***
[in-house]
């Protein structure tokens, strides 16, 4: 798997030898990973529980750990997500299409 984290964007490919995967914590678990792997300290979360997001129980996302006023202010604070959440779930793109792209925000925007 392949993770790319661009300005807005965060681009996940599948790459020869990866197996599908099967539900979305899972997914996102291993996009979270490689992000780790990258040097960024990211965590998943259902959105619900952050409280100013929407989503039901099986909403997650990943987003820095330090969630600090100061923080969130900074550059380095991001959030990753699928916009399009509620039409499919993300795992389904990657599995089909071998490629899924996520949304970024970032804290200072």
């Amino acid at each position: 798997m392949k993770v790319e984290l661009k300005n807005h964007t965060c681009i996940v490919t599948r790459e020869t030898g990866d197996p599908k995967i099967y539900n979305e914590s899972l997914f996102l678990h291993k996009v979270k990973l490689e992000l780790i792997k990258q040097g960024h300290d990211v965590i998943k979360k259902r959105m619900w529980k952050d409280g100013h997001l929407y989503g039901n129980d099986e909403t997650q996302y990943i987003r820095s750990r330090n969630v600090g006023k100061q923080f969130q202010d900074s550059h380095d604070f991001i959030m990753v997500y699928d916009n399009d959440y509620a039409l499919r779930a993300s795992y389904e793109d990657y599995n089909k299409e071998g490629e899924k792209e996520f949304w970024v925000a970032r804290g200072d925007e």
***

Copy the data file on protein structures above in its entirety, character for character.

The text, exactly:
[in-house]
């Protein structure tokens, strides 16, 4: 798997030898990973529980750990997500299409 984290964007490919995967914590678990792997300290979360997001129980996302006023202010604070959440779930793109792209925000925007 392949993770790319661009300005807005965060681009996940599948790459020869990866197996599908099967539900979305899972997914996102291993996009979270490689992000780790990258040097960024990211965590998943259902959105619900952050409280100013929407989503039901099986909403997650990943987003820095330090969630600090100061923080969130900074550059380095991001959030990753699928916009399009509620039409499919993300795992389904990657599995089909071998490629899924996520949304970024970032804290200072």
């Amino acid at each position: 798997m392949k993770v790319e984290l661009k300005n807005h964007t965060c681009i996940v490919t599948r790459e020869t030898g990866d197996p599908k995967i099967y539900n979305e914590s899972l997914f996102l678990h291993k996009v979270k990973l490689e992000l780790i792997k990258q040097g960024h300290d990211v965590i998943k979360k259902r959105m619900w529980k952050d409280g100013h997001l929407y989503g039901n129980d099986e909403t997650q996302y990943i987003r820095s750990r330090n969630v600090g006023k100061q923080f969130q202010d900074s550059h380095d604070f991001i959030m990753v997500y699928d916009n399009d959440y509620a039409l499919r779930a993300s795992y389904e793109d990657y599995n089909k299409e071998g490629e899924k792209e996520f949304w970024v925000a970032r804290g200072d925007e």